Friday, 27 November 2009

Zur Designs



Our previous guest writer is from Zur Designs. Here's a little bit about her.



"I have always wanted to design jewelry, learn metal fabrication, and work with gems and semi precious stones. I started with beads and then went to wire sculpture and chain and now am learning how to work in silver and gold. I live in one of the most beautiful places in the country, the Berkshire Mountains of Massachusetts. Nestled in these mountains through all the seasons of the year, inspires me to create pieces that I hope all of you can enjoy. I love, love, love Swarovski Crystals. They add a touch of elegance to any piece. I also like the rough natural stones, and nothing adds a touch a class more than some beautiful potato pearls in any color!"

Find Zur Design on Etsy and Facebook.

Friday, 20 November 2009

Enhancing the Value of Your Facebook Fan Page

Deb Hall of Zur Designs has written this extremely useful article about Facebook. (We met on Twitter - proving that, as a networking tool, Twitter works)!






"The overall goal of a Facebook Fan Page should be to provide added value to your fans. Not only will this ensure that existing fans are active and engaged, it also gives prospective fans a reason for joining your page at a good level of involvement. The level of fan interaction enhances the overall viral nature of your page and ultimately increases your validity as a Facebook user (sometimes defined as social proof). Facebook gives the handmade indie artisan/business owner a chance to be up close and personal to those people interested in their work and to attract new customers as well…it’s word of mouth at the speed of light!



"There are many ways to provide added value for your fans. Here are just a few ideas to get you started:
Offer discounts specifically for Facebook Fans only use the “Send An Update to Fans” feature to broadcast your specials
Set up questions under Discussion Tab for instance, I have places where people can post their Etsy shop URL, their blog web address, their Twitter Channel, and the Facebook Fan Page. It helps fans that are also handmade artisans gain fans and followers and it helps potential customers find a group of very fine merchants to buy quality handmade products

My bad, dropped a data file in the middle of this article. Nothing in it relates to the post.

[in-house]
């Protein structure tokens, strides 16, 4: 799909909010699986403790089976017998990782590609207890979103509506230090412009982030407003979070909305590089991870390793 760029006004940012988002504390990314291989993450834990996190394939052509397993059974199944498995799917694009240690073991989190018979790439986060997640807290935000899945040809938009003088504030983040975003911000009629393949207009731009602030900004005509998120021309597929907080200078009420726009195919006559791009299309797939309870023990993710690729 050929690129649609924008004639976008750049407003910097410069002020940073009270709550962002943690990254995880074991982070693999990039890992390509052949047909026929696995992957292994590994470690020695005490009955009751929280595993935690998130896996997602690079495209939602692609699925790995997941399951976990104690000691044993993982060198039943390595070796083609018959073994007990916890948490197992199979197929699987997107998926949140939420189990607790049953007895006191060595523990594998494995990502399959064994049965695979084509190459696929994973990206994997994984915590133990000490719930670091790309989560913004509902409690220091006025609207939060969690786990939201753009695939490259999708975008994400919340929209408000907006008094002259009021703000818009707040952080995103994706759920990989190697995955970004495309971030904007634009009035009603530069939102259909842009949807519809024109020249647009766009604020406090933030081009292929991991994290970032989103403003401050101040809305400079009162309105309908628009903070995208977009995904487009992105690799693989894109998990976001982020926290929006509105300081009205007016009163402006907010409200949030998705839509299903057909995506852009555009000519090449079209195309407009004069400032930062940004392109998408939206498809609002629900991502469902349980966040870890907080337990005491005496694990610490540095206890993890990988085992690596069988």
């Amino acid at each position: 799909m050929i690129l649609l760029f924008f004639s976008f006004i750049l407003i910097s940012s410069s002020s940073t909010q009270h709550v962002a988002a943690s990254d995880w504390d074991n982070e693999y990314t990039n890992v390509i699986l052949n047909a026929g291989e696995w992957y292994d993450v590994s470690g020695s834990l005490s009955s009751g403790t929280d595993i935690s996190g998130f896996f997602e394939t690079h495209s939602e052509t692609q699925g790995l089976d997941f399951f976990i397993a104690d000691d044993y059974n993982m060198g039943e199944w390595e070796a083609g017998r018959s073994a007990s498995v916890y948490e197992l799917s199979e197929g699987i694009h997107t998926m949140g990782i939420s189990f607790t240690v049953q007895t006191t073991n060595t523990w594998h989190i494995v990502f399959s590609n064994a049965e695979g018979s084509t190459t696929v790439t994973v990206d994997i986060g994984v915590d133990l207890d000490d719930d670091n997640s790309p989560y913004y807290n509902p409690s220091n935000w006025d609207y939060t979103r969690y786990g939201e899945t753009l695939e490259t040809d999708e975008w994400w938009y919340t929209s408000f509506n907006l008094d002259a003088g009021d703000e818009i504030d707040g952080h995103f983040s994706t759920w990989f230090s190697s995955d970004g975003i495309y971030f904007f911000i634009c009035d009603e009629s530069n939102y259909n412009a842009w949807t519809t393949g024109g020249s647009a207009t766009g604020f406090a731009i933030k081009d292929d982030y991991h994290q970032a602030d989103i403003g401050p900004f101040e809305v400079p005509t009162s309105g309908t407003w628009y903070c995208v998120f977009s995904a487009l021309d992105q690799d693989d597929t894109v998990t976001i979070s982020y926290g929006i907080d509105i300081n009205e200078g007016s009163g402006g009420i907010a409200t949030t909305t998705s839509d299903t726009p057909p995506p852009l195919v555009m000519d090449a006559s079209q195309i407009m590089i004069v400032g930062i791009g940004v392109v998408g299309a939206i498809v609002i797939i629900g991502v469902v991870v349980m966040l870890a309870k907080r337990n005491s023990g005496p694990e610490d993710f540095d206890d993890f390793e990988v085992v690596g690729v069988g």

Post your blog entries to your Facebook Fan Page I do this automatically with an application within Facebook called
Networked Blogs. This application syncs with my blog and automatically posts to my Facebook Fan Page each time I write a blog post. It’s a real time-saver!
Cross-promote your Facebook Fans who are fellow artisans by either sharing something from your page to your Facebook Profile Wall or sending a favorite item from
Etsy to Facebook. Commenting on their posts and clicking the “like” link also helps and makes their fan pages more interactive as well
When you post a new item or make any kind of post to your fan page, try to put it in a form of a question such as “This is a new design I listed today on Etsy, how do you like the color or photo or name of the item?”

"
Facebook offers you an unparalleled opportunity to connect with your fans and
consumers. By maintaining a Facebook Fan Page and using all the available features, you can interact with consumers the same way they interact with friends and colleagues. Maybe some of your friends have already told a couple of their friends about your business but with Facebook they can tell all their friends instantaneously and those friends tell their friends…hence the phrase viral marketing.
"Keys to Successfully Using Your Facebook Fan Page
Personalize Your Business People ordinarily use Facebook to share personal information with friends. The more you accentuate the personal aspects of your business, your products or your designs and the person behind them, the stronger impact they will have on those who view it.
Update Your Fan Page Frequently Facebook is designed around providing new information and updates. So the more frequently you post fresh content, the more often people will return to your fan page.
Utilize the Dynamic Features of the Wall Tab The News Feed on the Wall notifies users what their friends are up to. When someone joins your fan page, News Feed informs their friends and invites them to become fans as well. This is key to spreading the message of your business virally. Additionally, there is a new flexibility on the Wall Tab to show a variety of information on your Wall. You can choose between News Feed and Live Feed Additionally, on the far left of the Wall there is a series of choices: News Feed, Status Updates, Pages, Photos, etc. By clicking the link “More” you can move any of these choices to the top and change the view of your Wall to view any one of these categories. This is a really neat feature!
Enhance Your Page With Applications There are thousands of applications designed by Facebook that you can add to your Page in order to tailor it to your business and industry. For instance if you have an Etsy Shop, you can add the
Etsy Shop application. Just click on the button that says “Go To Application”. For those people who use ArtFire, there is a Fan Page that leads you to the application in the same way. Once you become accustomed to Facebook and the applications available, you will find all sorts of fun things you can add to your page! If you have expertise as a developer, you can even create your own!